COVID-19 infection rates mean the reopening schools for on-campus education remains at least a few months away in Los Angeles County. That has left many parents scrambling for options that will keep kids engaged–and offer child care during the workday. While some elite parents have opted for dedicated private tutors and at-home “learning pods,” for the majority of families those options are cost prohibitive.
Increasingly, families who can afford to are turning to “day camps” where, for a fee, educators will provide on-site supervision, help to children doing online class instruction, and additional enrichment activities. Many of these camps even take place on school campuses; when a provider is doing business as a paid camp, it is able to operate outside the regulations placed on schools.
“The plan was to apply for a waiver, but Los Angeles County said they’re not giving anybody waivers, so my school looked for loopholes,” a teacher at a private elementary school in Sherman Oaks told the Los Angeles Times. “Instead, they opened this camp.”
Day camps in California are almost entirely unregulated and require no specific licenses to operate. Public Health can inspect the facilities to confirm they are complying with certain minimum protocols—mostly mask wearing and six-foot spacing between desks—but otherwise have little oversight of the operations.
“There have been site visits to some of these schools to ensure that they are implementing the [county’s coronavirus] protocol with proper fidelity and are in compliance,” Public Health spokesperson Natalie Jimenez told the Times. “Beyond assuring compliance with our orders, Public Health does not have enforcement authority over whether a private school chooses to operate as a camp.”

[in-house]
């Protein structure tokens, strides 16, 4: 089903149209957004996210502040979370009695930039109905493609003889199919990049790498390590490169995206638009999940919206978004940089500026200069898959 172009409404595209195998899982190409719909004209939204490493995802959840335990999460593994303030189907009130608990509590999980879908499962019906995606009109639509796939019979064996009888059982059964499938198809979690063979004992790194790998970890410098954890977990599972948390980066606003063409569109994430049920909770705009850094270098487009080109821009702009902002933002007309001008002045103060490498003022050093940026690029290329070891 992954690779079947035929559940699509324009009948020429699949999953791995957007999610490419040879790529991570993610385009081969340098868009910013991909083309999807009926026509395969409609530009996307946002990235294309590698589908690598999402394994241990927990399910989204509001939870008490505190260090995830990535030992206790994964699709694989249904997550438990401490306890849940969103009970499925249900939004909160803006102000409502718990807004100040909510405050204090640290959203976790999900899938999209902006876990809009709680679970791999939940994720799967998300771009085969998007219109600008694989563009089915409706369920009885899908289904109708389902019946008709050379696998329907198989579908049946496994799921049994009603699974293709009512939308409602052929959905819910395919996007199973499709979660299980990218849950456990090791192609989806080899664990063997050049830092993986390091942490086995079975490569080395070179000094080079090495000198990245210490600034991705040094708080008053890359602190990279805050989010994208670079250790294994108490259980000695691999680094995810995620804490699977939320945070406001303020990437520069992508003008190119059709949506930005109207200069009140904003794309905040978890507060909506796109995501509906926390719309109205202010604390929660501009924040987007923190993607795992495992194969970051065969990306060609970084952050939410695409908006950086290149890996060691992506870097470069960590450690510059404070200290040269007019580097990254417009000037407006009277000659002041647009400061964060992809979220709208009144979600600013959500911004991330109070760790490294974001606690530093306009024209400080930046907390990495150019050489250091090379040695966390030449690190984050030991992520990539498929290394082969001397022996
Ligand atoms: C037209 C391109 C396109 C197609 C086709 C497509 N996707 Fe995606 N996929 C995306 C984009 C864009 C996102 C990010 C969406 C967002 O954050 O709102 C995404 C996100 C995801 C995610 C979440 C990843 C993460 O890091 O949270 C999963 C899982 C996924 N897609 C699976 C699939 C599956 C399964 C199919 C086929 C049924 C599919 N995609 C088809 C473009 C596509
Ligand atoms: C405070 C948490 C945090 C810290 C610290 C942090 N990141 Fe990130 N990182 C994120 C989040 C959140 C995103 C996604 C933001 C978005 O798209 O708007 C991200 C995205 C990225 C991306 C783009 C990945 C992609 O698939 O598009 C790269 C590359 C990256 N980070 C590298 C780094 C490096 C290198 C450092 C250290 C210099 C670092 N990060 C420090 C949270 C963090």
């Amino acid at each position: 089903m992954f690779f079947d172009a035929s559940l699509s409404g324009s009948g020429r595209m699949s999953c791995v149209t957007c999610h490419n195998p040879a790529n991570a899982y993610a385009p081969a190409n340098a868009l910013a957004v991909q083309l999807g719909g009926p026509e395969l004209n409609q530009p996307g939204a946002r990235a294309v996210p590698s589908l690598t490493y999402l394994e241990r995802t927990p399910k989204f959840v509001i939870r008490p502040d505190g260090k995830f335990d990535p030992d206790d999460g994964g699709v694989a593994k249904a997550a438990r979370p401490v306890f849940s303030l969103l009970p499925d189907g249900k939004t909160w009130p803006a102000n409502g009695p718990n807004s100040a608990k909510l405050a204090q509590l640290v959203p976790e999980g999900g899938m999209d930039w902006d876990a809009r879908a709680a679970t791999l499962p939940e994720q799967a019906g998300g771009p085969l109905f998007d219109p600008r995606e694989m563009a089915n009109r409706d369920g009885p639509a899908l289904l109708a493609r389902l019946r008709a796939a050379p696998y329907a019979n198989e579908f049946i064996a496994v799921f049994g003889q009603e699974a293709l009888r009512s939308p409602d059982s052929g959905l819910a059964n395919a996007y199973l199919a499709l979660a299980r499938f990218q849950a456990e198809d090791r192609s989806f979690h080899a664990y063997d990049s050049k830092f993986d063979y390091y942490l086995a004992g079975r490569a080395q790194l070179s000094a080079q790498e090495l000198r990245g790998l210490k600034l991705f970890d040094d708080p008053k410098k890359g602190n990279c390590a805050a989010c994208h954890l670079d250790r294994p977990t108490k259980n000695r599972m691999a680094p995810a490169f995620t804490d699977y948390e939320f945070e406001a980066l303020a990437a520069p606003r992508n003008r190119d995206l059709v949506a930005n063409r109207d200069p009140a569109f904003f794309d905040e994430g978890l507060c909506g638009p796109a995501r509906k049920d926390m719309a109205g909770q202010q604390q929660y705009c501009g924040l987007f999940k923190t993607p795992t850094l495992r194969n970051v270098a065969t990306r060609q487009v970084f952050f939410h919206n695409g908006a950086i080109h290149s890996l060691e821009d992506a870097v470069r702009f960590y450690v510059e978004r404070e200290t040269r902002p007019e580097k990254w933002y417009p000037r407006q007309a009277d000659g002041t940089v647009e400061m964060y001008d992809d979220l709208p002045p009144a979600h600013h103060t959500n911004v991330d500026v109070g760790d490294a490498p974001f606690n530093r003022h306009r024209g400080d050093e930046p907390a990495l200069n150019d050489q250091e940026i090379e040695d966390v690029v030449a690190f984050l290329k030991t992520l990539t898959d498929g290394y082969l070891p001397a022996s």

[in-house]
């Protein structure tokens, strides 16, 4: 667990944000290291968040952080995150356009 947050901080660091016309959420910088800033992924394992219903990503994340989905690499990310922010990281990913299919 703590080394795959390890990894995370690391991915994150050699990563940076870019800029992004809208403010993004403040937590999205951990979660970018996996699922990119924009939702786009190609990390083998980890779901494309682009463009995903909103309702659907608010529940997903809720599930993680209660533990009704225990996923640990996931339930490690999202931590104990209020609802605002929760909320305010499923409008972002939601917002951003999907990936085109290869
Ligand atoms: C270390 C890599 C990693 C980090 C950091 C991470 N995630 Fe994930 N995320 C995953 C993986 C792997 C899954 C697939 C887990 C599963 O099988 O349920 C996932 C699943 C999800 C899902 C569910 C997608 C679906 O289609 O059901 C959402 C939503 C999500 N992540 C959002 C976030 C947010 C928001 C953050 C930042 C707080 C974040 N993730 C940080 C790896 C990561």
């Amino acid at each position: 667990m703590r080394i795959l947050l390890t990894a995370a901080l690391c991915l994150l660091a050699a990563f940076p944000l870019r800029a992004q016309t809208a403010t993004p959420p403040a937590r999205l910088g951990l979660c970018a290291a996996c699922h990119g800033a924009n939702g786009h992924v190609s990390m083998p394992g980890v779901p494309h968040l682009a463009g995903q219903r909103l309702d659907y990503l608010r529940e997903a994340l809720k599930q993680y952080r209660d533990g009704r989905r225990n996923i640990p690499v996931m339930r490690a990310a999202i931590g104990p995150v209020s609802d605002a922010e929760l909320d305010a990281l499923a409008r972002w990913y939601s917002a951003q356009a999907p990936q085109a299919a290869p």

The lack of regulation of day camps has come into question before. In 2015, two nine-year-old girls had to be medically airlifted out of a YMCA-sponsored day camp in San Diego County after instructors took children on a strenuous hike amid sweltering temperatures. The YMCA has been tapped by several schools as the third-party provider of pandemic-era day camp programs.
Participation in the school-like programs typically costs between a few hundred and several thousand dollars per month, the Times reports, which remains out of reach for many local families. Some say that may widen the gulf between haves and have-nots when full in-school instruction eventually resumes.
“This is a major equity issue,” UCLA education professor Tyrone Howard told the Times. “Someone needs to come out and say, there are kids who are not losing much of a step academically … and when we come back, we are going to have to pay a price to those children we failed.